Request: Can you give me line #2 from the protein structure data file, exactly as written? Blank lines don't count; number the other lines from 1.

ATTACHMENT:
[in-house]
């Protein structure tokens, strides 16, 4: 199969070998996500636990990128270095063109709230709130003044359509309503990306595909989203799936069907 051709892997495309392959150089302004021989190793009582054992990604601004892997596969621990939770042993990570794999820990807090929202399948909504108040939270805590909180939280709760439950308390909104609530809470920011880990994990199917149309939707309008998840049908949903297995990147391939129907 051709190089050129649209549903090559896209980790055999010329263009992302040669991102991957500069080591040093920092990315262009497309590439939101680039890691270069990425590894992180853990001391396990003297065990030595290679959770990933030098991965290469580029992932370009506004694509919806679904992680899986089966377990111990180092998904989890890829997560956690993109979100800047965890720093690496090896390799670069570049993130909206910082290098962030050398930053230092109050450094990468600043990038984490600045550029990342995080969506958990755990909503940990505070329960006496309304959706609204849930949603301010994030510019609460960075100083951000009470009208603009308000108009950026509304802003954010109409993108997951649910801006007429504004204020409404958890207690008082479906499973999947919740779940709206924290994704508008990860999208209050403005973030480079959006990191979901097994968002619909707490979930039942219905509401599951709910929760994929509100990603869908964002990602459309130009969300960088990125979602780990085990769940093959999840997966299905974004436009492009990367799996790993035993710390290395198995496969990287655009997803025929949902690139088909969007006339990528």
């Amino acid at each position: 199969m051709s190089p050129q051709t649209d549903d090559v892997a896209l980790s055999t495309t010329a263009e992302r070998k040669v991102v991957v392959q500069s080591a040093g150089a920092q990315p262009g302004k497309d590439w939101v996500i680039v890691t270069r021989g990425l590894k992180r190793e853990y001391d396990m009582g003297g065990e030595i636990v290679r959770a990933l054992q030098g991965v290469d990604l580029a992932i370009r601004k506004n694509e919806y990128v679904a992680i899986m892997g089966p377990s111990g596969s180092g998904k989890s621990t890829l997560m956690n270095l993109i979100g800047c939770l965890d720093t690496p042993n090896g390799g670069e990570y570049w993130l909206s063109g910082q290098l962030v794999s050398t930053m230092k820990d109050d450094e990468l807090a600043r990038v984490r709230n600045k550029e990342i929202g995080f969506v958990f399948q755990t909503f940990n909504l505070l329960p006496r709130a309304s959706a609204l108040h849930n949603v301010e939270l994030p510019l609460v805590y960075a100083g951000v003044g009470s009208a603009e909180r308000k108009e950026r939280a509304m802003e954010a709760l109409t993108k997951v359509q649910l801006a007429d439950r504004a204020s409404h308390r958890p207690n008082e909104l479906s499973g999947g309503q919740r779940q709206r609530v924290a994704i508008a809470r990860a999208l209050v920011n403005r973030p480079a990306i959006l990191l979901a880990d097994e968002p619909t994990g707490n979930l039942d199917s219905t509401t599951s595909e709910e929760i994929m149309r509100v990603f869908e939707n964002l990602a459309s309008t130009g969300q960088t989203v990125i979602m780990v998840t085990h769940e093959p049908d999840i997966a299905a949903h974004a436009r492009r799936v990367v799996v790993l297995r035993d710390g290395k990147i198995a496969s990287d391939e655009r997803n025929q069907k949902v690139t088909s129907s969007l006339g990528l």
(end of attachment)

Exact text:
């Protein structure tokens, strides 16, 4: 199969070998996500636990990128270095063109709230709130003044359509309503990306595909989203799936069907 051709892997495309392959150089302004021989190793009582054992990604601004892997596969621990939770042993990570794999820990807090929202399948909504108040939270805590909180939280709760439950308390909104609530809470920011880990994990199917149309939707309008998840049908949903297995990147391939129907 051709190089050129649209549903090559896209980790055999010329263009992302040669991102991957500069080591040093920092990315262009497309590439939101680039890691270069990425590894992180853990001391396990003297065990030595290679959770990933030098991965290469580029992932370009506004694509919806679904992680899986089966377990111990180092998904989890890829997560956690993109979100800047965890720093690496090896390799670069570049993130909206910082290098962030050398930053230092109050450094990468600043990038984490600045550029990342995080969506958990755990909503940990505070329960006496309304959706609204849930949603301010994030510019609460960075100083951000009470009208603009308000108009950026509304802003954010109409993108997951649910801006007429504004204020409404958890207690008082479906499973999947919740779940709206924290994704508008990860999208209050403005973030480079959006990191979901097994968002619909707490979930039942219905509401599951709910929760994929509100990603869908964002990602459309130009969300960088990125979602780990085990769940093959999840997966299905974004436009492009990367799996790993035993710390290395198995496969990287655009997803025929949902690139088909969007006339990528």